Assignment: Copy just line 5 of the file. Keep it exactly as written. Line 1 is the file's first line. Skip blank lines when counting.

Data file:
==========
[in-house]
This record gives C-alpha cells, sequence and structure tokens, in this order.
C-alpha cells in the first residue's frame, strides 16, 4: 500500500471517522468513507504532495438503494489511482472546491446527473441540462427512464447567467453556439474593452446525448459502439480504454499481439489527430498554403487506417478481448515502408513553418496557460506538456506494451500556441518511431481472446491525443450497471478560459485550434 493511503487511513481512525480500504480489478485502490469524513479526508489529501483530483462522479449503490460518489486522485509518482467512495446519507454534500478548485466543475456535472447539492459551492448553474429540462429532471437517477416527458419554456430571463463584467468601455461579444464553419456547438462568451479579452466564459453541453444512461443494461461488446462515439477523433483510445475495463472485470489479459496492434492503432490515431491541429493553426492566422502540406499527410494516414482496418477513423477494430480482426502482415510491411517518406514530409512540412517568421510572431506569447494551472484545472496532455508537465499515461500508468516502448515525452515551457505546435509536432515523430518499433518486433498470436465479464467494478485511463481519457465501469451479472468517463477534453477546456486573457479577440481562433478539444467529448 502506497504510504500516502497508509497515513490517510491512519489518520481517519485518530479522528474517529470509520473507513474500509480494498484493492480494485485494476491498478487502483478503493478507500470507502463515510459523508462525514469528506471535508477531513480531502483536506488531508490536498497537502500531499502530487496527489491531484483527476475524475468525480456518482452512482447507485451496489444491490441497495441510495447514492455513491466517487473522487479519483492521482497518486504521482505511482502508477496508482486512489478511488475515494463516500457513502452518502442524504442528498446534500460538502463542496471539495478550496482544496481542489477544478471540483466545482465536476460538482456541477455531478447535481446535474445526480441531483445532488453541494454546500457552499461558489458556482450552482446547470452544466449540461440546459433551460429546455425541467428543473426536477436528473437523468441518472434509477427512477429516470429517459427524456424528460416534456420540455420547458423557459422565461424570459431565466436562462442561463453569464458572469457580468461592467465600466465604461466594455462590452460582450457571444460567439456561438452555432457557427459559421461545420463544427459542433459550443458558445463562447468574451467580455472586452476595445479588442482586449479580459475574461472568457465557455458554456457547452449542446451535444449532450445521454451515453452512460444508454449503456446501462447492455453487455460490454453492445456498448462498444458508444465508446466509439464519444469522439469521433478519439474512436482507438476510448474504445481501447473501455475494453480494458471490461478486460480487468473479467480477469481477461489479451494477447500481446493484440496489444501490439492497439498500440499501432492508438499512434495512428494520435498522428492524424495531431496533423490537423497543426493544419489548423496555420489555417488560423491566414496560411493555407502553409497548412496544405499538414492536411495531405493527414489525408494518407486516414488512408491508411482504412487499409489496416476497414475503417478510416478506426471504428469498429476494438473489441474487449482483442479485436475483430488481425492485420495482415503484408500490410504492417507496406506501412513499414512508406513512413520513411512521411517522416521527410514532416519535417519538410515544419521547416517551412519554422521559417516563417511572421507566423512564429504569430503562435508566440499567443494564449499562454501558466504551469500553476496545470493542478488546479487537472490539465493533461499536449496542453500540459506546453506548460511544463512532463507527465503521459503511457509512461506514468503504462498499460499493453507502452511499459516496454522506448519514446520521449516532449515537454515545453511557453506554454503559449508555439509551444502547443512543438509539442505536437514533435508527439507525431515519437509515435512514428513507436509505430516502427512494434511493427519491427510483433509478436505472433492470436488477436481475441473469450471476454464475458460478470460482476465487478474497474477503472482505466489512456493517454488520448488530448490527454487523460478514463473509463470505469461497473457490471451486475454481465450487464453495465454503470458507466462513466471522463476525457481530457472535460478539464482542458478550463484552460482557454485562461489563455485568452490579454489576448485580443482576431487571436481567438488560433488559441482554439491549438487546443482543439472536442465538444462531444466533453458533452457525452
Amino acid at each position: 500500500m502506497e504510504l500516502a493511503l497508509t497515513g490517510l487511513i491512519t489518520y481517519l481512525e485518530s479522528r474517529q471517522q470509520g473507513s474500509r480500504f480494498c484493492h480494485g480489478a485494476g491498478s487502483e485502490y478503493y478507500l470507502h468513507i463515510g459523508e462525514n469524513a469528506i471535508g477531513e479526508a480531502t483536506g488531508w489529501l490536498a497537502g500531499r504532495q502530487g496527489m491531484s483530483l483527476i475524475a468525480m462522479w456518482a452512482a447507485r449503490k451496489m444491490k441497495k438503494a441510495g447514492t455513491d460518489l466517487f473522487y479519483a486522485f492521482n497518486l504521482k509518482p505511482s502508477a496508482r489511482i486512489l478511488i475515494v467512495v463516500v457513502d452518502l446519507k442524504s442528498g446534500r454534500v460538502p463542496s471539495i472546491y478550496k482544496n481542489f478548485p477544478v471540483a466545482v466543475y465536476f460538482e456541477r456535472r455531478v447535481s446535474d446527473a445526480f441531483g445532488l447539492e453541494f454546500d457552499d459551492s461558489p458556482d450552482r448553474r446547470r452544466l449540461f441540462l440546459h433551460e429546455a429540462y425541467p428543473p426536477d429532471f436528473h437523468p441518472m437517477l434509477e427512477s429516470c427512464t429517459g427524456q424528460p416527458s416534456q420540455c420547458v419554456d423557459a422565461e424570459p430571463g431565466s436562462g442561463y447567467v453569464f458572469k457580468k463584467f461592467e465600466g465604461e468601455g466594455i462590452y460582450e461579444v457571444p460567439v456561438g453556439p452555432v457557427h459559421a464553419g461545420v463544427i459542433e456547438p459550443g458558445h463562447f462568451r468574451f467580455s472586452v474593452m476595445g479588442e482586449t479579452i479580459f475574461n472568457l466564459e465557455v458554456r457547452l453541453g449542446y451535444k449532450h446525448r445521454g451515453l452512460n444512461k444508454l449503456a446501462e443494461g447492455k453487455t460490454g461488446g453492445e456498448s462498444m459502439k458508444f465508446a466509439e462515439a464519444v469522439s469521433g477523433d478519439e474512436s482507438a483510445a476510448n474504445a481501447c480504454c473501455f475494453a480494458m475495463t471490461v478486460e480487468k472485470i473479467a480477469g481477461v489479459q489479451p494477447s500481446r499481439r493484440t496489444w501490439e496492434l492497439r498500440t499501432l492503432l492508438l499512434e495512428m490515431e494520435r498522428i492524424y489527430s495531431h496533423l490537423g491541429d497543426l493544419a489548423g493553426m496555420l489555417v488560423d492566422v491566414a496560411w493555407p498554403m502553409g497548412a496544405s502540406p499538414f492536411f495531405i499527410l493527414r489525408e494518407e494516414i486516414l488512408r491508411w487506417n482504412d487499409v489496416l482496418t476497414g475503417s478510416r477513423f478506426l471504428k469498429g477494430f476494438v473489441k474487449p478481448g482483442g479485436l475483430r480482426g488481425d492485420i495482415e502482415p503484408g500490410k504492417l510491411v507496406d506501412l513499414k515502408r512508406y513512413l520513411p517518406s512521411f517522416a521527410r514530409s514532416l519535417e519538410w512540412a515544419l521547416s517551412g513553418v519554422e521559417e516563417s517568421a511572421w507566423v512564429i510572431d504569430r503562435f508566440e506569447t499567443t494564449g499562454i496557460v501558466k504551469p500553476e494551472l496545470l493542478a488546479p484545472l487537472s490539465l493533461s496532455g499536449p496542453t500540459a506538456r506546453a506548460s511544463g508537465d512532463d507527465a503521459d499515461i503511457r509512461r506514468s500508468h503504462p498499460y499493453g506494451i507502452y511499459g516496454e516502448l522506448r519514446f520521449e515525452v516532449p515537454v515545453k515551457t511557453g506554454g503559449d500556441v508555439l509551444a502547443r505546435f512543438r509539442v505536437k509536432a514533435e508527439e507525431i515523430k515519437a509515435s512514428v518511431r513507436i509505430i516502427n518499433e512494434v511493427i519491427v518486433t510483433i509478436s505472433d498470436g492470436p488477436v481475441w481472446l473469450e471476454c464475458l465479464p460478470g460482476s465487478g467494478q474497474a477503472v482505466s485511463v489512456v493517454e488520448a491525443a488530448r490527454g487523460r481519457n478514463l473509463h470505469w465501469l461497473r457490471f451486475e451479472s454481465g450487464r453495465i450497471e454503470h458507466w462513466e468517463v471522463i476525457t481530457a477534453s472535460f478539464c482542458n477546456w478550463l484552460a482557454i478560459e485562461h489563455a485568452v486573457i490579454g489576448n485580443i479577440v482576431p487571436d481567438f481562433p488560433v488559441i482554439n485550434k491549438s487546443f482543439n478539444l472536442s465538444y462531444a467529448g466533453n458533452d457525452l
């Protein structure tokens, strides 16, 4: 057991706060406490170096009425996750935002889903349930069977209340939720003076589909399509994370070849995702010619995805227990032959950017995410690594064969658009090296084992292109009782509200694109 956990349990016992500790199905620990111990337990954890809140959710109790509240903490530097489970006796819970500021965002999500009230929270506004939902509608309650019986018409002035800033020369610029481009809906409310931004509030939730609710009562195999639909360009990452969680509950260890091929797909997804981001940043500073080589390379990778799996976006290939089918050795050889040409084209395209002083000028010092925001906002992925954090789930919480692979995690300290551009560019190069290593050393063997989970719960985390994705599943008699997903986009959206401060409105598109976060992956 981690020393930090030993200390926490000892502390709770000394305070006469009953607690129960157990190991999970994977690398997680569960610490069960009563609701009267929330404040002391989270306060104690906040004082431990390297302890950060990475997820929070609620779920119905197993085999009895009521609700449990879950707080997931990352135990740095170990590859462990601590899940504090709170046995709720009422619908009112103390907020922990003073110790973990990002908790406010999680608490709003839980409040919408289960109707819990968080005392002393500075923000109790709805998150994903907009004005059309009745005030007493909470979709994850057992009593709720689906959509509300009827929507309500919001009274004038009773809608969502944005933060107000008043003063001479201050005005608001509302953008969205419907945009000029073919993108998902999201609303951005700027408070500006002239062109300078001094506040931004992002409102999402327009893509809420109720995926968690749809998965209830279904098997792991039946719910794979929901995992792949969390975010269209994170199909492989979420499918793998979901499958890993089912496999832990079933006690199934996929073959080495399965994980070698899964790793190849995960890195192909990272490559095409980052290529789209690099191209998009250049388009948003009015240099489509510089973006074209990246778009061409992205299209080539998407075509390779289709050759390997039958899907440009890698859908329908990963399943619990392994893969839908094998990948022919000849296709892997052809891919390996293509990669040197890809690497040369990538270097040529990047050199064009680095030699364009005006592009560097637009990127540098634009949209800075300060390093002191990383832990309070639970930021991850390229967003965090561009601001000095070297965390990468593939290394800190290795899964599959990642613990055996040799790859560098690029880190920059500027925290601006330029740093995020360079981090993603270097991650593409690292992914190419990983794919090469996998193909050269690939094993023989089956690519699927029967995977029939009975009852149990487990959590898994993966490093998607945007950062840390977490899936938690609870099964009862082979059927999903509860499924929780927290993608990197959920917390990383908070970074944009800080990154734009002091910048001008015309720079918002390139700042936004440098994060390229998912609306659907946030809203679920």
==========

């Protein structure tokens, strides 16, 4: 057991706060406490170096009425996750935002889903349930069977209340939720003076589909399509994370070849995702010619995805227990032959950017995410690594064969658009090296084992292109009782509200694109 956990349990016992500790199905620990111990337990954890809140959710109790509240903490530097489970006796819970500021965002999500009230929270506004939902509608309650019986018409002035800033020369610029481009809906409310931004509030939730609710009562195999639909360009990452969680509950260890091929797909997804981001940043500073080589390379990778799996976006290939089918050795050889040409084209395209002083000028010092925001906002992925954090789930919480692979995690300290551009560019190069290593050393063997989970719960985390994705599943008699997903986009959206401060409105598109976060992956 981690020393930090030993200390926490000892502390709770000394305070006469009953607690129960157990190991999970994977690398997680569960610490069960009563609701009267929330404040002391989270306060104690906040004082431990390297302890950060990475997820929070609620779920119905197993085999009895009521609700449990879950707080997931990352135990740095170990590859462990601590899940504090709170046995709720009422619908009112103390907020922990003073110790973990990002908790406010999680608490709003839980409040919408289960109707819990968080005392002393500075923000109790709805998150994903907009004005059309009745005030007493909470979709994850057992009593709720689906959509509300009827929507309500919001009274004038009773809608969502944005933060107000008043003063001479201050005005608001509302953008969205419907945009000029073919993108998902999201609303951005700027408070500006002239062109300078001094506040931004992002409102999402327009893509809420109720995926968690749809998965209830279904098997792991039946719910794979929901995992792949969390975010269209994170199909492989979420499918793998979901499958890993089912496999832990079933006690199934996929073959080495399965994980070698899964790793190849995960890195192909990272490559095409980052290529789209690099191209998009250049388009948003009015240099489509510089973006074209990246778009061409992205299209080539998407075509390779289709050759390997039958899907440009890698859908329908990963399943619990392994893969839908094998990948022919000849296709892997052809891919390996293509990669040197890809690497040369990538270097040529990047050199064009680095030699364009005006592009560097637009990127540098634009949209800075300060390093002191990383832990309070639970930021991850390229967003965090561009601001000095070297965390990468593939290394800190290795899964599959990642613990055996040799790859560098690029880190920059500027925290601006330029740093995020360079981090993603270097991650593409690292992914190419990983794919090469996998193909050269690939094993023989089956690519699927029967995977029939009975009852149990487990959590898994993966490093998607945007950062840390977490899936938690609870099964009862082979059927999903509860499924929780927290993608990197959920917390990383908070970074944009800080990154734009002091910048001008015309720079918002390139700042936004440098994060390229998912609306659907946030809203679920």